August 25, 2015
In the Book Notes series, authors create and discuss a music playlist that relates in some way to their recently published book.
Jamie Iredell's memoir Last Mass brilliantly recollects the author's Catholic childhood along with the history of Father Junípero Serra, forging an unforgettable reading experience in the process.
D. Foy wrote of the book:
"How do you reconcile your love for the California you call home, for your deeply pious Californian family, with the history—protracted and hellish—that is the father of both? Iredell navigates his world with deftness, beauty, brutality, and light. In the face of so much, it's a feat next to holy."
Stream a playlist of these songs at Spotify.
I don't listen to music when I write, unless I happen to be in public at a bar or restaurant where I'm writing (this happens more often than is healthy). When you work from home a lot it's tempting to lie in bed with your reading and before you know it you wake up and it's 3 PM and, oh god, do I need to justify it? I work in bars a lot, so I guess I inadvertently listen to a lot of music while I'm writing, although it's almost always simply background noise and I'm not really paying attention to it at all. Although, one time, I was working and some jerk at the bar had typed "Adelle" into Pandora or whatever and I suffered through that bullshit for about an hour before I gave up and went home.
Despite music not being a central part of my process, in the composition of Last Mass music and other forms of popular culture regularly invade the text, interweave with it, fold into it. So what I've done here is provide a more or less chronologic (that is, while one's reading) progression of the kinds of music you encounter in the book itself. There's everything from traditional Spanish Catholic songs to Iron Maiden. It is, at least, an eclectic collection, not unlike Last Mass itself is an eclectic collection of thoughts and ideas that add up to something that is its own. I've put together a Youtube playlist of these, in case you'd like to listen.
The Fandango: Any kind of flamenco guitar will do. The period of California history I write about in Last Mass would likely not have included much, if any, of this kind of music. Though the period of Spanish colonial California only lasted for about fifty-two years (from 1769-1821), the first twenty or so years of that was a slow process of establishing missions and presidios and eventually the first pueblos (Yerba Buena—what became San Francisco—San Jose, and Los Angeles), and these were hardscrabble times of survival. It would only be in the later years of Spanish control (and, later still, that of Mexico), that the romantic ideal our culture has claimed for early California was established. This would be the period of the Ranchos, pueblos, and missions and with that the colorful fiestas complete with the Fandango and other dances, and the time that would birth legends that live on today, like Zorro. Still, this kind of music I think puts one in the mood of early California and is therefore fitting for a read of Last Mass.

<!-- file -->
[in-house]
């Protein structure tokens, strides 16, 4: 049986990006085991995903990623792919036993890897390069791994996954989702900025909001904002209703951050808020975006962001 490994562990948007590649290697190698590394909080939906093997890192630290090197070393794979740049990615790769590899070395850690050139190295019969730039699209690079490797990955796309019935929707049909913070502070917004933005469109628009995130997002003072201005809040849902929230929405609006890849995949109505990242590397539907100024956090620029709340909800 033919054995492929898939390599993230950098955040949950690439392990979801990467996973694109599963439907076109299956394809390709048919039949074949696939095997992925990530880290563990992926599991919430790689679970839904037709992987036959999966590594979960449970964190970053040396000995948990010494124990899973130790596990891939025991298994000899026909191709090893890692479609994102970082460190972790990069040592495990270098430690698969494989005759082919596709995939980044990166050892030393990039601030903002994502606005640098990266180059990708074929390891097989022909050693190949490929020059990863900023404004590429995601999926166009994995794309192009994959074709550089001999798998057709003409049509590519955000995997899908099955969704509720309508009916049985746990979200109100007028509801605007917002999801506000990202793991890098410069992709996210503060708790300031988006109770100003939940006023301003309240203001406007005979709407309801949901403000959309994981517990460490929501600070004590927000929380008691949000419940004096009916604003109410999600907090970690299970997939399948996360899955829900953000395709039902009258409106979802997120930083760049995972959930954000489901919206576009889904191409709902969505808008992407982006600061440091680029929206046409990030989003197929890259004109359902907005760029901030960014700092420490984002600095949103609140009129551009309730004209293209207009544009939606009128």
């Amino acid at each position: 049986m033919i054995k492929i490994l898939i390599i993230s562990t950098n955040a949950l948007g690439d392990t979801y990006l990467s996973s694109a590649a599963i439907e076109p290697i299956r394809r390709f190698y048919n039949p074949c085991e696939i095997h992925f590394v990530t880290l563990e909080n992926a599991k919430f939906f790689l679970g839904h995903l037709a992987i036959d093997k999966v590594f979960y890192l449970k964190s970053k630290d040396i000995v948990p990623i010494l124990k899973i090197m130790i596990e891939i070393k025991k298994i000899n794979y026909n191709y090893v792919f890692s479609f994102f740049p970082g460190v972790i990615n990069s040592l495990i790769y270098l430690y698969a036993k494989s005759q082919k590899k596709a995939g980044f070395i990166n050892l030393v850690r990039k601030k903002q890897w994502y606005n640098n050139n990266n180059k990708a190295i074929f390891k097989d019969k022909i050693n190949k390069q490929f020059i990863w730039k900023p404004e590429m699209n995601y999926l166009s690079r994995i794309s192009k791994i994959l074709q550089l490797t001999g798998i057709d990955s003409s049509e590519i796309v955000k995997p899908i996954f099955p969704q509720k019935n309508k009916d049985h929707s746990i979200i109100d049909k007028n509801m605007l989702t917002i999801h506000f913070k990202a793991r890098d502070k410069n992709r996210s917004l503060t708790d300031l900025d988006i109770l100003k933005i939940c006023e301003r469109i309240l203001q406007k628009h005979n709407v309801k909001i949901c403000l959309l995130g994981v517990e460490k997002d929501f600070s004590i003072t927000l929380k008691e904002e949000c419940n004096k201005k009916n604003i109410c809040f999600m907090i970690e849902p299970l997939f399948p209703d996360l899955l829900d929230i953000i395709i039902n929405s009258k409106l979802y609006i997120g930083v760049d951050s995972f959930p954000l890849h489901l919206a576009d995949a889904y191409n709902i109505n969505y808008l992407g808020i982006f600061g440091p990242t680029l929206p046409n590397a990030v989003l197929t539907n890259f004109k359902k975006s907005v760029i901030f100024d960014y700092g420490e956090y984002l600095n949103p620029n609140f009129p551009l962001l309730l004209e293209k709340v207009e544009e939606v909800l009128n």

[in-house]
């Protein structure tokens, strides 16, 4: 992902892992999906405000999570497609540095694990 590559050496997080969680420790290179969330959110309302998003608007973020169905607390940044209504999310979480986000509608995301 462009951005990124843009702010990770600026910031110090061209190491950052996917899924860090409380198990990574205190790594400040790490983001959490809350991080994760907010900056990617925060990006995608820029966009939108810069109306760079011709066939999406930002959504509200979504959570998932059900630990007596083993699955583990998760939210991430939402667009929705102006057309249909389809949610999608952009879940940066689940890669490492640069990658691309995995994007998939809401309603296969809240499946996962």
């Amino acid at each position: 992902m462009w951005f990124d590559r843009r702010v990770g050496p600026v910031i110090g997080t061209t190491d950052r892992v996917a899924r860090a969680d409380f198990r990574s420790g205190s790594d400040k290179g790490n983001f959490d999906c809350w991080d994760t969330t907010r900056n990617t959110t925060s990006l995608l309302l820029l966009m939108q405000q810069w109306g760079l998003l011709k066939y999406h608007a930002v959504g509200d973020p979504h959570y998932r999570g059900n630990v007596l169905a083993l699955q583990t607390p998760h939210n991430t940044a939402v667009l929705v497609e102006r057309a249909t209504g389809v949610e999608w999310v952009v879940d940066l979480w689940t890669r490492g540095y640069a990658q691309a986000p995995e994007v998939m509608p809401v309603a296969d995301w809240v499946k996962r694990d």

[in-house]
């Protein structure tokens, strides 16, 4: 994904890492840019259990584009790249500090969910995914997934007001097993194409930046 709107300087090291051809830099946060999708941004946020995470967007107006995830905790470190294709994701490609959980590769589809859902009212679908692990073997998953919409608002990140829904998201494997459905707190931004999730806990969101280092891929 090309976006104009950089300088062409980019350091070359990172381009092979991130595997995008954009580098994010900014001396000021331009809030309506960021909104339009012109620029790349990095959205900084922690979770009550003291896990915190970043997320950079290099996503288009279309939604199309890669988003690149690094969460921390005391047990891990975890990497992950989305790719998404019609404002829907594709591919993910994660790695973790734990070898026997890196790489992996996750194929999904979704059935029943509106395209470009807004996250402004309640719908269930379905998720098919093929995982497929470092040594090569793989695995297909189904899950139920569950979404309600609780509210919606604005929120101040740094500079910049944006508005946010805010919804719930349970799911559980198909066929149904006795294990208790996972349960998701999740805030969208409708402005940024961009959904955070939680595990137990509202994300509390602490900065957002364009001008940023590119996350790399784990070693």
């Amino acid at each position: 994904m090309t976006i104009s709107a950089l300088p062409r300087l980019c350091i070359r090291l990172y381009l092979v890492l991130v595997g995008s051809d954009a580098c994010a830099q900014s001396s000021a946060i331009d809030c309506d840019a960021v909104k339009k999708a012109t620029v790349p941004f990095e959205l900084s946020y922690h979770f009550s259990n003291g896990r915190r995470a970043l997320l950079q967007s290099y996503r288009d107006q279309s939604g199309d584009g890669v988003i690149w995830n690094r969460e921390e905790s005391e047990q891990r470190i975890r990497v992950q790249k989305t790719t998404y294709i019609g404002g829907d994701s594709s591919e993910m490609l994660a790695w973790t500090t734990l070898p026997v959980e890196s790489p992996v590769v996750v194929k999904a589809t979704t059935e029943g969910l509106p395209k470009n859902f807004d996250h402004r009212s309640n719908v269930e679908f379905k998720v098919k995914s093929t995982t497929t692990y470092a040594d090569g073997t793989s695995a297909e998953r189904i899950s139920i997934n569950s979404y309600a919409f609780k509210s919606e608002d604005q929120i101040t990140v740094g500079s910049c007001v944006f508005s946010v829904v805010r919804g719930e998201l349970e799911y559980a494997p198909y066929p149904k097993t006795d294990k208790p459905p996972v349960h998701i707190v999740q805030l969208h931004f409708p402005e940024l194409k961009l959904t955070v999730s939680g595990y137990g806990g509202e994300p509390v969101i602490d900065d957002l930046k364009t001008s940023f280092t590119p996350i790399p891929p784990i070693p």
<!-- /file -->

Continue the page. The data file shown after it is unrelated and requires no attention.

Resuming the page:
"Don't Stop Believin'"—Journey: I actually hate this song. But it was/is on this CD that my wife burned for me when we were dating, and I was listening to that CD when I drove to this artist colony in north Georgia, which was where I wrote the first draft of Last Mass. That isn't what made me hate this song. It was being on that show Glee, which my wife used to watch, and I would sit in another room writing or goofing off on the Internet while she watched her stories. And I could hear that show bastardizing this already horrible song. That show of course boosted the already-popular tune to levels untold, and now should you listen to any radio station that plays rock and roll you're bound to hear this Journey classic. Yes, some were born to sing the blues, indeed. I'm currently writing in a bar and this goddamn song just came on—not kidding.
"Sing a New Song": This popular religious hymn is popular for obvious reasons: it's catchy. It's the Taylor Swift of Christian hymns. I always liked this song when we sang it in church. Seemed like they planned it in such a way that this song, when sung, was the processional upon the end of mass. Therefore the reasons for my liking it might very well have to do with the knowledge that it meant mass was finally over.
"Like a Rolling Stone"—covered by Jimi Hendrix, live at Winterland (but for added Last Mass effect, watch video of his performance of this song live at the Monterey Pop Festival: "After I'd quit drinking I again ran up the mountain, and at its rounded top I found a Toyota. Inside sat a bear, and in the passenger seat Zorro gripped the end of the lasso with which he'd lassoed his bear to the steering wheel. Jimi Hendrix's cover of Dylan's "Like a Rolling Stone" blared from the dash. They passed a joint, Zorro and his bear. I jogged back down the mountain, wanting to 1) not sweat in the Toyota's back seat; and 2) have nothing to do with any of that scene."